Red Sox manager Alex Cora made an unsurprising announcement earlier this week when he revealed that reliever Tyler Thornburg would be shut down for the remainder of 2018.

There were two glaring reasons for this call by Cora. First, Thornburg’s recovery from¬†thoracic outlet syndrome is ongoing. That injury caused him to miss all of 2017 and much of 2018. While the 29 year-old righty made progress this season, his manager noted he was beginning to fatigue down the stretch.

“There’s no need to push him hard,” Cora told reporters prior to Wednesday’s doubleheader vs. Baltimore.¬†Which, of course, makes perfect sense given the severity of TOS.

However, if Thornburg had performed at a high level in his return to the Boston bullpen mix, would Cora be singing the same tune?

The second obvious reason for giving Thornburg the rest of the autumn off renders that question moot. Thornburg simply hasn’t been effective this season. He posted a 5.63 ERA over 24 innings in 25 appearances, with unflattering peripherals. His last outing was on Sept. 14th, in which he allowed three runs in 2/3rds of an inning (and two HR).

Thornburg’s velocity never really bounced back to 2016 levels, either. Per Brooks Baseball, Thornburg’s average fastball velocity was two mph slower than his last year in Milwaukee.

Mix all of that together, and the smart move was clearly to shut down Thornburg for the year. You won’t get any qualms from me there. However, it does sting to have to mark up yet another effectively lost season for one of Dave Dombrowski’s premier bullpen acquisitions, especially with so many questions swirling about this group of relievers.

The Red Sox acquired Thornburg via trade from the Brewers in December 2016. At the time, the move made total sense. Outgoing Travis Shaw had proven to be a solid, yet unspectacular corner infield option. And, after striking out on Carson Smith Boston felt that another quality reliever was the missing piece to October success.

To his credit, Thornburg was coming off of an excellent 2016. He posted a 2.67 ERA with 12.1 K/9 and 13 saves as the Brewers set-up man in front of closer Jeremy Jeffress. The hope was to combine Thornburg with Smith, to provide a formidable 7th-8th inning duo come playoff time.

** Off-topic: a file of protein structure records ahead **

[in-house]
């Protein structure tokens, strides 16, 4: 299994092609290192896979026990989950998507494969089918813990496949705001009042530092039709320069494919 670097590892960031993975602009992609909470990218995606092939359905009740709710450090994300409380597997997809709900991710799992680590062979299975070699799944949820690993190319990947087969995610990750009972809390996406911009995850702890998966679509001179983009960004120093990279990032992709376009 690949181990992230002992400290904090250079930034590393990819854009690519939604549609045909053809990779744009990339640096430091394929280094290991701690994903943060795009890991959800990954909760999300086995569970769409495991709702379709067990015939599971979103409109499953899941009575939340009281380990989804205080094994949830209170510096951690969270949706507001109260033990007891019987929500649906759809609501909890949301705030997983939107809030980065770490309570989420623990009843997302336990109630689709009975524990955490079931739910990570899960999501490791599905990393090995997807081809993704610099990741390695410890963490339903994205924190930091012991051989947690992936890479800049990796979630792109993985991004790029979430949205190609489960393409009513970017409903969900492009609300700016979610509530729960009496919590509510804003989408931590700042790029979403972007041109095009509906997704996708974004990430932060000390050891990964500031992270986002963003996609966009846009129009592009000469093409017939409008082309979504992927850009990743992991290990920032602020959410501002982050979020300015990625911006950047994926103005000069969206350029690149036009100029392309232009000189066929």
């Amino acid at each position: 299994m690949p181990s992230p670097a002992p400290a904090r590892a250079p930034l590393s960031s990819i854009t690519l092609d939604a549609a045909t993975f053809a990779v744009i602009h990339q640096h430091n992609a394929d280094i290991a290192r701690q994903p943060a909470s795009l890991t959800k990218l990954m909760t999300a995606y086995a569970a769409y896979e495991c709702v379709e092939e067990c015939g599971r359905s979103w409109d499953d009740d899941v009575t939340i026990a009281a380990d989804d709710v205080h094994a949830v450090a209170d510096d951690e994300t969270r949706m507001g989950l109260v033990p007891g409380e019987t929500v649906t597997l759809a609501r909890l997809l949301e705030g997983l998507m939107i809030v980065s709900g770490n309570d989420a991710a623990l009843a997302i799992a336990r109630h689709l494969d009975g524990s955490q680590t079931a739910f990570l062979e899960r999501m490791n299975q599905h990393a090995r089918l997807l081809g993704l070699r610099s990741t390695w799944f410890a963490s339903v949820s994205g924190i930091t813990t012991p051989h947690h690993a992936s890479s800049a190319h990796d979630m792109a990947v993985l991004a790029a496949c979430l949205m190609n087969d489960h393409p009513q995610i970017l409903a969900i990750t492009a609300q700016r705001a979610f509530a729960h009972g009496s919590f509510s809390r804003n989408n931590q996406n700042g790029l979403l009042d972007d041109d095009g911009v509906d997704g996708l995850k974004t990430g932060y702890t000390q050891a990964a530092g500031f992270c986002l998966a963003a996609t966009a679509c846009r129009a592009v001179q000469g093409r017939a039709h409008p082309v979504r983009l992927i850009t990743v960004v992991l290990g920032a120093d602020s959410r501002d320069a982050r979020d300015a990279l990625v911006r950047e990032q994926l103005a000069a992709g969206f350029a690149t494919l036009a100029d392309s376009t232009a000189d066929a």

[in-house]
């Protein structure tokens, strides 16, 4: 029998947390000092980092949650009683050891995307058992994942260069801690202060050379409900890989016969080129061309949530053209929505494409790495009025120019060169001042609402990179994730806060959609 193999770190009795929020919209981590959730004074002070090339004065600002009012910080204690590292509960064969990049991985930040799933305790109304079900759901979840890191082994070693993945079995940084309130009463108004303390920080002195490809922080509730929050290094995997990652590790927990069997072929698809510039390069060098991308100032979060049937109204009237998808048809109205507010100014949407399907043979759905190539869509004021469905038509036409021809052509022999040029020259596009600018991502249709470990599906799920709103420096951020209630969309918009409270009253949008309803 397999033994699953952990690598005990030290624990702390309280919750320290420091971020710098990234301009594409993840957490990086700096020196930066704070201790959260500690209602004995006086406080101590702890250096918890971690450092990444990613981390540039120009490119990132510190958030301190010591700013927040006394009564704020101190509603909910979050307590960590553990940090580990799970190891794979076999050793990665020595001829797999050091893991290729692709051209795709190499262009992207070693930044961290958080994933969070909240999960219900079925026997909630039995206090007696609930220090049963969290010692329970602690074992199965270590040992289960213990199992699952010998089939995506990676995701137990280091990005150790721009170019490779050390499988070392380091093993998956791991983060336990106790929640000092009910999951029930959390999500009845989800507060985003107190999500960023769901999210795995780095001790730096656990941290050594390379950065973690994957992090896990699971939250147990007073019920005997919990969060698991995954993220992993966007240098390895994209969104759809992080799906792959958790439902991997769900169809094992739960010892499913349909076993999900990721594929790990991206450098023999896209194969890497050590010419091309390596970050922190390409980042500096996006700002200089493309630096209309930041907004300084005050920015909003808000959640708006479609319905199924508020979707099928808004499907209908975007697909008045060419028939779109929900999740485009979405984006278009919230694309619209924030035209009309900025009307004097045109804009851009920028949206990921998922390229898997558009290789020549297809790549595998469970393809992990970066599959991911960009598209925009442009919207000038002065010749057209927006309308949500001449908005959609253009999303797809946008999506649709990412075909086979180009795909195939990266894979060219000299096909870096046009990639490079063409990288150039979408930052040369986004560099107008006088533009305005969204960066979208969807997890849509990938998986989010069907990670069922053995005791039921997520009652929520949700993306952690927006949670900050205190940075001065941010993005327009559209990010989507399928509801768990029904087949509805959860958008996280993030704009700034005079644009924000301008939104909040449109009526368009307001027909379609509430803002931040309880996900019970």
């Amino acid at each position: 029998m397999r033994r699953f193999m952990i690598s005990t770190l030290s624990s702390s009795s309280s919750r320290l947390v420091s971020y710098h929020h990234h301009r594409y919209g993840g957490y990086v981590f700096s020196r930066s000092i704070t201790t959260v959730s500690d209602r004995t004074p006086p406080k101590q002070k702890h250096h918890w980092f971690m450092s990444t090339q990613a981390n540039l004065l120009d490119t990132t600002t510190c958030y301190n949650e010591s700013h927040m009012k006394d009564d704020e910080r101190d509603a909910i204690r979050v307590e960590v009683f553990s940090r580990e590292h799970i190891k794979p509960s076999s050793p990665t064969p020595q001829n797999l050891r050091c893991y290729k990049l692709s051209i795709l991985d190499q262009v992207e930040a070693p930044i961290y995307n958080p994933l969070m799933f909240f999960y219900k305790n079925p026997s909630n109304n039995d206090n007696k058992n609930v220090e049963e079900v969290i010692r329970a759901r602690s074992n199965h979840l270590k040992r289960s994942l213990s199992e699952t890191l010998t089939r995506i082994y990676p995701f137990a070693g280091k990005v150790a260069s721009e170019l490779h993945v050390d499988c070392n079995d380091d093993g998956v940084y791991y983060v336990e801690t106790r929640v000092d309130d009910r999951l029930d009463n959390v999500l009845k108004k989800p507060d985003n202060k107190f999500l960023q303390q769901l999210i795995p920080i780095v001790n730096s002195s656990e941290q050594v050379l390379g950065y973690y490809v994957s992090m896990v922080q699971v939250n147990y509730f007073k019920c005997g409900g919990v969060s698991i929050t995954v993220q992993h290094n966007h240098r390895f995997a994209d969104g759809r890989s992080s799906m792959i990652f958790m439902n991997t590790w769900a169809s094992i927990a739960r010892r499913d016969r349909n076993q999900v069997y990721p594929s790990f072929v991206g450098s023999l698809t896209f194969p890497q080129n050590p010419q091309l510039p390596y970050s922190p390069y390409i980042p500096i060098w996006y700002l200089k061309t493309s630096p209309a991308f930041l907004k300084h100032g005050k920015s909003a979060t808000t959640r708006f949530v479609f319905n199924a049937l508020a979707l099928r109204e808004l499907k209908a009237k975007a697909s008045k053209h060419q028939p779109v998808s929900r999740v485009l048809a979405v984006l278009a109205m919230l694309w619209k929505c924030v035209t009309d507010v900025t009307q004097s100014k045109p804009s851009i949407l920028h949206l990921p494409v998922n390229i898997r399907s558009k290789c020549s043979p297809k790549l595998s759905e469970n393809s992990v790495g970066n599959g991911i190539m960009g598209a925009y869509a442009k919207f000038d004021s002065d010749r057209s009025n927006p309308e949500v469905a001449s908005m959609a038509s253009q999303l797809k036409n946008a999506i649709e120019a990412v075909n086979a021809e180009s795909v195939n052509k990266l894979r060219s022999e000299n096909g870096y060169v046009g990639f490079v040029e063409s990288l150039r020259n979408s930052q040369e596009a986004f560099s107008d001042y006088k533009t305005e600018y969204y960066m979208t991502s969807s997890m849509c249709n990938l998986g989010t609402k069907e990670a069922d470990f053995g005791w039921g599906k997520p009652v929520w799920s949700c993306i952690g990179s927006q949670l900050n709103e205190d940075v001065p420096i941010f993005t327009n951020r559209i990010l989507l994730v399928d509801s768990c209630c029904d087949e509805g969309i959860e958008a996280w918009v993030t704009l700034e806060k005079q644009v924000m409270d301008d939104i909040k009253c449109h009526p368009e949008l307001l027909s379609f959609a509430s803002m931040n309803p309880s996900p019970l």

Unfortunately for the Sox, things went off of the rails almost immediately. Thornburg injured his shoulder that spring, which led to a war of words between him and the front office. Thornburg claimed that a new fitness program implemented by the Red Sox training staff caused the injury, which ruffled more than a few feathers around the organization. That shoulder fatigue/soreness only worsened as the year went along. The right-hander did not throw a pitch for the Sox in 2017.

Not helping matters in all of this: Shaw has turned into a strong infield power bat for the Brew Crew. In 293 games across two seasons, Shaw has slashed .258/.348/.497 with 62 HR and a 120 OPS+. He’s amassed 8.1 bWAR over that span, compared to Thornburg’s -0.1 bWAR. Any way you slice it, the trade has been a huge win for Milwaukee, and a difficult pill to swallow for the Red Sox.

Thornburg underwent surgery in June, after his shoulder pain continued into 2018. He was finally able to make his Red Sox debut on July 6th. While this season has been a step in the right direction, it hasn’t been enough to earn him a spot on the playoff roster.

The plan is that a full, proper offseason will go a long way toward’s Thornburg’s continued recovery, and ensure he’ll be a contributing member of next season’s roster. Although, as the Red Sox have learned: people plan, and the Baseball Gods laugh.